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Spatial and Temporal Analysis of Iodine Uptake in the Lungs of a Swine Model

M Lawless*, J Miller , J Huang , K Mittauer , A Wuschner , M Flakus , J Meudt , D Shanmuganayagam , J Bayouth , University of Wisconsin-Madison, Madison, WI


(Tuesday, 7/16/2019) 1:15 PM - 1:45 PM

Room: Exhibit Hall | Forum 9

Purpose: To investigate the spatial and temporal behavior of iodine uptake in the lungs of porcine subjects.

Methods: Five Wisconsin Miniature Swine™ (WMS) were scanned multiple times (N=23 scans) on a Siemens SOMATOM Definition Edge CT scanner using the Dynamic 4D acquisition technique, which allows for perfusion analysis. A 15 cm axial length was scanned in the subjects’ lungs as 80 ml of iodine contrast was injected at a rate of 5 ml/sec. The acquisition consisted of repeated scanning of the same volume at 1.5 sec intervals for 45 seconds and then every 4.5 seconds until the contrast had washed out of the lung. The resulting images were analyzed in the Syngo.via software. Six ROIs were placed in each lung spanning the anterior-posterior extent of the lungs, while avoiding large vessels. The HU as a function of time was then recorded and analyzed in each ROI.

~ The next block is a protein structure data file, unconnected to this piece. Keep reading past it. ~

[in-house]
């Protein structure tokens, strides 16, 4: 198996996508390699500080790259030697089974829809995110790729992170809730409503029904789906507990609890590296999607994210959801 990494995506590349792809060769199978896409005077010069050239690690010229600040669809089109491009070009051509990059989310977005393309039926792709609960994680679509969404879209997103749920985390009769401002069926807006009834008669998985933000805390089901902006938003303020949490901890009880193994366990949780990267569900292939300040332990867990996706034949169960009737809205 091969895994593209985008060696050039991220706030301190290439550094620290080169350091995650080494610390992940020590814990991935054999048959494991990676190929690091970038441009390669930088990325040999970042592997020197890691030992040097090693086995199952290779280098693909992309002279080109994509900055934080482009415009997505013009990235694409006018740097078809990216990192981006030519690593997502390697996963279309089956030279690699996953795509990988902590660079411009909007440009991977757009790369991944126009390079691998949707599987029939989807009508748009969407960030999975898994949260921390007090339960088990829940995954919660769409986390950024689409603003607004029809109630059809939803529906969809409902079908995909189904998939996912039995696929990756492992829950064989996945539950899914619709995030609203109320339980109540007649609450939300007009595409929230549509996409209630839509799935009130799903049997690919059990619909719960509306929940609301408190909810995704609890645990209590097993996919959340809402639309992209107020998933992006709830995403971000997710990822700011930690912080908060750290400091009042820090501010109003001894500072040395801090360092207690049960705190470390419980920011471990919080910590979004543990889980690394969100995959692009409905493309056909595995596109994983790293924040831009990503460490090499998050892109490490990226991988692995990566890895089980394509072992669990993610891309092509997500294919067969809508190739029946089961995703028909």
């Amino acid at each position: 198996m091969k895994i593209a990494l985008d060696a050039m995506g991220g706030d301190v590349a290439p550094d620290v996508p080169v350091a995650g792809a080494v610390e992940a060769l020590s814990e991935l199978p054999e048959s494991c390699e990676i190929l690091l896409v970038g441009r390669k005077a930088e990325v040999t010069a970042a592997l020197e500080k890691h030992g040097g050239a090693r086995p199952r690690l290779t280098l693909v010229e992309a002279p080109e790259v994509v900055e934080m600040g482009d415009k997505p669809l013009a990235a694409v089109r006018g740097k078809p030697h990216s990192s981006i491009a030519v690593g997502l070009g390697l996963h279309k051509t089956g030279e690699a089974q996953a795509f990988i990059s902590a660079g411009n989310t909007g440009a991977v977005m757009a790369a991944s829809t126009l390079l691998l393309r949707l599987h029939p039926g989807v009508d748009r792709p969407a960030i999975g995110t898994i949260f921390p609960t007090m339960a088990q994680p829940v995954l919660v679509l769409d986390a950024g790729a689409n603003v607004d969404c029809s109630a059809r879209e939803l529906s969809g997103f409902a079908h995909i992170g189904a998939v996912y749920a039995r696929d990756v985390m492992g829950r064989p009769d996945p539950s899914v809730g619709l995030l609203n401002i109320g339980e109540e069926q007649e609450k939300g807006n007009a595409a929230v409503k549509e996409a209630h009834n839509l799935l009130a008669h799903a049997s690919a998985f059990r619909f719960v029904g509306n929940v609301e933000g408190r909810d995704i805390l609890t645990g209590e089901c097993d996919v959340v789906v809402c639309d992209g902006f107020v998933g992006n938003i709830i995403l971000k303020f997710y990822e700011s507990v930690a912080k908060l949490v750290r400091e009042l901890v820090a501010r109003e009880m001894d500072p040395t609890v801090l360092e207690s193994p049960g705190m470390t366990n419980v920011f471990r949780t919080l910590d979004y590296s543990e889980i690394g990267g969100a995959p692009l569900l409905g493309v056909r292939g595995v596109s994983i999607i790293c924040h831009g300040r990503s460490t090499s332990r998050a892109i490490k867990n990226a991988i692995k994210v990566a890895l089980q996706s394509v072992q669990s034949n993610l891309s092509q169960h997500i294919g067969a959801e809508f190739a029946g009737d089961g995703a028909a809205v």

Results: On average, the most posterior ROIs showed the largest increase in HU during the perfusion scan (mean ∆HU=92.017.5), while the most anterior ROIs showed negligible HU increases (mean ∆HU=13.07.27) The posterior ROIs also showed the quickest uptake of contrast material. On average, the most posterior ROIs reached their maximum HU 6.393.02 seconds quicker than the most anterior ROI that exhibited iodine uptake.

Conclusion: The lungs of the WMS exhibited more perfusion in posterior regions of the lung compared to more anterior regions (p<0.0001). These posterior regions also showed a quicker uptake of the contrast material (p<0.0001). This is important consider when performing contrast CT scans in the lungs as the timing of the scan relative to contrast injection can be optimized based on which part of the lung is of interest. This serves as baseline of lung perfusion in WMS as part of an investigation into radiation induced changes in perfusion following radiotherapy.


CT, Contrast, Perfusion Imaging


IM- CT: Perfusion imaging

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